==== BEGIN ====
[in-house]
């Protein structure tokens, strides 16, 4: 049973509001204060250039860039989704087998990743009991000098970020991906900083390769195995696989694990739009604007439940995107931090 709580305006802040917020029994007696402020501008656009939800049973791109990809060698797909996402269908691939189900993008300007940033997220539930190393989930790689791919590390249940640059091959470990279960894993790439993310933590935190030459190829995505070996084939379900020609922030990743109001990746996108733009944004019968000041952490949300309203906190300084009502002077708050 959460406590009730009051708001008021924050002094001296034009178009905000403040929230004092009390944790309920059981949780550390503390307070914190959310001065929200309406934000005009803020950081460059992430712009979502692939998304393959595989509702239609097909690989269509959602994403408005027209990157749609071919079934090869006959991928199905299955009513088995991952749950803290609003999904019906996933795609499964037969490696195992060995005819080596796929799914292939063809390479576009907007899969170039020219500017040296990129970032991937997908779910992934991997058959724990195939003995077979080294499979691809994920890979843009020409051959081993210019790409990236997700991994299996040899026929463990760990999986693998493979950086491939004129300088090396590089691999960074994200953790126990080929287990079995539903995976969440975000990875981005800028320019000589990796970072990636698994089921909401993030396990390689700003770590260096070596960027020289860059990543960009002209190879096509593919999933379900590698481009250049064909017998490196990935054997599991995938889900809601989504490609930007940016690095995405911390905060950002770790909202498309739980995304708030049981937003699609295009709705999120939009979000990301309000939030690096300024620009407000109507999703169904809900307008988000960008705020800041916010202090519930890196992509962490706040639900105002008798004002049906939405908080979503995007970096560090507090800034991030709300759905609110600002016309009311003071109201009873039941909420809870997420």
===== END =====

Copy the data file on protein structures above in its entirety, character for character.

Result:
[in-house]
């Protein structure tokens, strides 16, 4: 049973509001204060250039860039989704087998990743009991000098970020991906900083390769195995696989694990739009604007439940995107931090 709580305006802040917020029994007696402020501008656009939800049973791109990809060698797909996402269908691939189900993008300007940033997220539930190393989930790689791919590390249940640059091959470990279960894993790439993310933590935190030459190829995505070996084939379900020609922030990743109001990746996108733009944004019968000041952490949300309203906190300084009502002077708050 959460406590009730009051708001008021924050002094001296034009178009905000403040929230004092009390944790309920059981949780550390503390307070914190959310001065929200309406934000005009803020950081460059992430712009979502692939998304393959595989509702239609097909690989269509959602994403408005027209990157749609071919079934090869006959991928199905299955009513088995991952749950803290609003999904019906996933795609499964037969490696195992060995005819080596796929799914292939063809390479576009907007899969170039020219500017040296990129970032991937997908779910992934991997058959724990195939003995077979080294499979691809994920890979843009020409051959081993210019790409990236997700991994299996040899026929463990760990999986693998493979950086491939004129300088090396590089691999960074994200953790126990080929287990079995539903995976969440975000990875981005800028320019000589990796970072990636698994089921909401993030396990390689700003770590260096070596960027020289860059990543960009002209190879096509593919999933379900590698481009250049064909017998490196990935054997599991995938889900809601989504490609930007940016690095995405911390905060950002770790909202498309739980995304708030049981937003699609295009709705999120939009979000990301309000939030690096300024620009407000109507999703169904809900307008988000960008705020800041916010202090519930890196992509962490706040639900105002008798004002049906939405908080979503995007970096560090507090800034991030709300759905609110600002016309009311003071109201009873039941909420809870997420």